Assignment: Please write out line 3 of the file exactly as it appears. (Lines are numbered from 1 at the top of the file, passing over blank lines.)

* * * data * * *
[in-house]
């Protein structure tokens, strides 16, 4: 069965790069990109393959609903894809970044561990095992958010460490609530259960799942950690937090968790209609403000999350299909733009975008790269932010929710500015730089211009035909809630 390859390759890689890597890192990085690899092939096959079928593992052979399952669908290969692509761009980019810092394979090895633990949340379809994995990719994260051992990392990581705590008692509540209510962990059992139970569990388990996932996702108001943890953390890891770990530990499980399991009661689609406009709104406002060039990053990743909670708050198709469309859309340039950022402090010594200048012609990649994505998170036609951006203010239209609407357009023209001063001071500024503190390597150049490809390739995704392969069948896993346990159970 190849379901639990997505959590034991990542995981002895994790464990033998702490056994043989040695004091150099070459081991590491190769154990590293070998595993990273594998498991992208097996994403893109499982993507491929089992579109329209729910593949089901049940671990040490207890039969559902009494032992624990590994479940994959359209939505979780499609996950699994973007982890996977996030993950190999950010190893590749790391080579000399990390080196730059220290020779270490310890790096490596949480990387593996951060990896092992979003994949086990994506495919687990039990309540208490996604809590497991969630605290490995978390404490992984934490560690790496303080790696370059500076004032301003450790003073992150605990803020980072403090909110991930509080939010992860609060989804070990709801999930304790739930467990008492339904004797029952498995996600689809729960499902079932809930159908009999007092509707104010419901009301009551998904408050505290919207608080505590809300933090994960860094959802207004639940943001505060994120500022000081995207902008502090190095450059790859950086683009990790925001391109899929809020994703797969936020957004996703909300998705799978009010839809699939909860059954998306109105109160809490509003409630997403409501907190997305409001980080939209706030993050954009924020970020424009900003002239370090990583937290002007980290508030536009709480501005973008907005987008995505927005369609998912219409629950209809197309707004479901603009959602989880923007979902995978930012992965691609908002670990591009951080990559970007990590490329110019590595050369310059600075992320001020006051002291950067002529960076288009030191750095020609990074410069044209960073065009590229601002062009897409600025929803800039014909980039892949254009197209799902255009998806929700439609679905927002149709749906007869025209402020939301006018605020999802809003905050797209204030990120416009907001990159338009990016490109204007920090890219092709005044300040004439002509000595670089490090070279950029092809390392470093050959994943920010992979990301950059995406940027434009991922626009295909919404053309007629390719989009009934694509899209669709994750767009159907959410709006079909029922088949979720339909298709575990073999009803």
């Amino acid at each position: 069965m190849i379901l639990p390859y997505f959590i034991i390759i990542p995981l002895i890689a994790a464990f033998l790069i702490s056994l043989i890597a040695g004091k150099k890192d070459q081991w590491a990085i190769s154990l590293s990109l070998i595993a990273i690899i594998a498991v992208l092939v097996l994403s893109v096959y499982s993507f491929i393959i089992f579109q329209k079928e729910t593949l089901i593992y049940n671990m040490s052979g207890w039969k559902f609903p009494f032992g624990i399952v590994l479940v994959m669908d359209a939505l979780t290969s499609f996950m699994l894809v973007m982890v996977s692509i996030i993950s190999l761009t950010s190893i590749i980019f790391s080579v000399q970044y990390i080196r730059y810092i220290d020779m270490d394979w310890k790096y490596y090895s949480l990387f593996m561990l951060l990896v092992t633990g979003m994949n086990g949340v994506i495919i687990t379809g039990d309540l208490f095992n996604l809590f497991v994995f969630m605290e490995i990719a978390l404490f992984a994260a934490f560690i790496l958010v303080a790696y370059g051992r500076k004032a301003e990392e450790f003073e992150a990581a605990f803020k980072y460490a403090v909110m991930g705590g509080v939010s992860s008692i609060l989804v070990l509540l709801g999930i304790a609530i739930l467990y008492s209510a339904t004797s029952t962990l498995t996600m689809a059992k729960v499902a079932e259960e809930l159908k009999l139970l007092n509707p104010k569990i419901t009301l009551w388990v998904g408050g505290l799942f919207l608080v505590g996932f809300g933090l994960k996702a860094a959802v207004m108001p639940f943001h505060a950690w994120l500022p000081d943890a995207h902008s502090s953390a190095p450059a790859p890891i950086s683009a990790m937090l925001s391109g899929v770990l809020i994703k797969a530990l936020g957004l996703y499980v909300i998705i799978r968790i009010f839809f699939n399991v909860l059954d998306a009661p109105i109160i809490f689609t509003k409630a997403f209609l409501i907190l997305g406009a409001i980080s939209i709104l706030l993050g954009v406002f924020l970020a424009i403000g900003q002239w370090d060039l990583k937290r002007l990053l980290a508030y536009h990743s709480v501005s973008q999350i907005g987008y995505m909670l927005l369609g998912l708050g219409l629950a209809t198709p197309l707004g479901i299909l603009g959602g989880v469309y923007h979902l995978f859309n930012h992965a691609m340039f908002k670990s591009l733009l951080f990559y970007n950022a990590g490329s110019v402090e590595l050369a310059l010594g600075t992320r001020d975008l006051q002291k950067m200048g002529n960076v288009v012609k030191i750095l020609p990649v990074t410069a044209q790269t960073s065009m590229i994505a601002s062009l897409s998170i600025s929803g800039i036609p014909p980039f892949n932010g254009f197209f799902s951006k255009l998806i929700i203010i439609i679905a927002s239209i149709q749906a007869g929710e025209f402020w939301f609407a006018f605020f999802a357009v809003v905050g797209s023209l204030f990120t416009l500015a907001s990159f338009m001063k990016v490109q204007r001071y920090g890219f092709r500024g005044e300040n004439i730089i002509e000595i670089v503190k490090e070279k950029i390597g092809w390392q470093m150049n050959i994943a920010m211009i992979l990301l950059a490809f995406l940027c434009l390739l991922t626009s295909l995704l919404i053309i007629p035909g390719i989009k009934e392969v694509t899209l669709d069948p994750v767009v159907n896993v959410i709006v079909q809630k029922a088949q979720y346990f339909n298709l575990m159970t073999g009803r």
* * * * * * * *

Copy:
């Amino acid at each position: 069965m190849i379901l639990p390859y997505f959590i034991i390759i990542p995981l002895i890689a994790a464990f033998l790069i702490s056994l043989i890597a040695g004091k150099k890192d070459q081991w590491a990085i190769s154990l590293s990109l070998i595993a990273i690899i594998a498991v992208l092939v097996l994403s893109v096959y499982s993507f491929i393959i089992f579109q329209k079928e729910t593949l089901i593992y049940n671990m040490s052979g207890w039969k559902f609903p009494f032992g624990i399952v590994l479940v994959m669908d359209a939505l979780t290969s499609f996950m699994l894809v973007m982890v996977s692509i996030i993950s190999l761009t950010s190893i590749i980019f790391s080579v000399q970044y990390i080196r730059y810092i220290d020779m270490d394979w310890k790096y490596y090895s949480l990387f593996m561990l951060l990896v092992t633990g979003m994949n086990g949340v994506i495919i687990t379809g039990d309540l208490f095992n996604l809590f497991v994995f969630m605290e490995i990719a978390l404490f992984a994260a934490f560690i790496l958010v303080a790696y370059g051992r500076k004032a301003e990392e450790f003073e992150a990581a605990f803020k980072y460490a403090v909110m991930g705590g509080v939010s992860s008692i609060l989804v070990l509540l709801g999930i304790a609530i739930l467990y008492s209510a339904t004797s029952t962990l498995t996600m689809a059992k729960v499902a079932e259960e809930l159908k009999l139970l007092n509707p104010k569990i419901t009301l009551w388990v998904g408050g505290l799942f919207l608080v505590g996932f809300g933090l994960k996702a860094a959802v207004m108001p639940f943001h505060a950690w994120l500022p000081d943890a995207h902008s502090s953390a190095p450059a790859p890891i950086s683009a990790m937090l925001s391109g899929v770990l809020i994703k797969a530990l936020g957004l996703y499980v909300i998705i799978r968790i009010f839809f699939n399991v909860l059954d998306a009661p109105i109160i809490f689609t509003k409630a997403f209609l409501i907190l997305g406009a409001i980080s939209i709104l706030l993050g954009v406002f924020l970020a424009i403000g900003q002239w370090d060039l990583k937290r002007l990053l980290a508030y536009h990743s709480v501005s973008q999350i907005g987008y995505m909670l927005l369609g998912l708050g219409l629950a209809t198709p197309l707004g479901i299909l603009g959602g989880v469309y923007h979902l995978f859309n930012h992965a691609m340039f908002k670990s591009l733009l951080f990559y970007n950022a990590g490329s110019v402090e590595l050369a310059l010594g600075t992320r001020d975008l006051q002291k950067m200048g002529n960076v288009v012609k030191i750095l020609p990649v990074t410069a044209q790269t960073s065009m590229i994505a601002s062009l897409s998170i600025s929803g800039i036609p014909p980039f892949n932010g254009f197209f799902s951006k255009l998806i929700i203010i439609i679905a927002s239209i149709q749906a007869g929710e025209f402020w939301f609407a006018f605020f999802a357009v809003v905050g797209s023209l204030f990120t416009l500015a907001s990159f338009m001063k990016v490109q204007r001071y920090g890219f092709r500024g005044e300040n004439i730089i002509e000595i670089v503190k490090e070279k950029i390597g092809w390392q470093m150049n050959i994943a920010m211009i992979l990301l950059a490809f995406l940027c434009l390739l991922t626009s295909l995704l919404i053309i007629p035909g390719i989009k009934e392969v694509t899209l669709d069948p994750v767009v159907n896993v959410i709006v079909q809630k029922a088949q979720y346990f339909n298709l575990m159970t073999g009803r």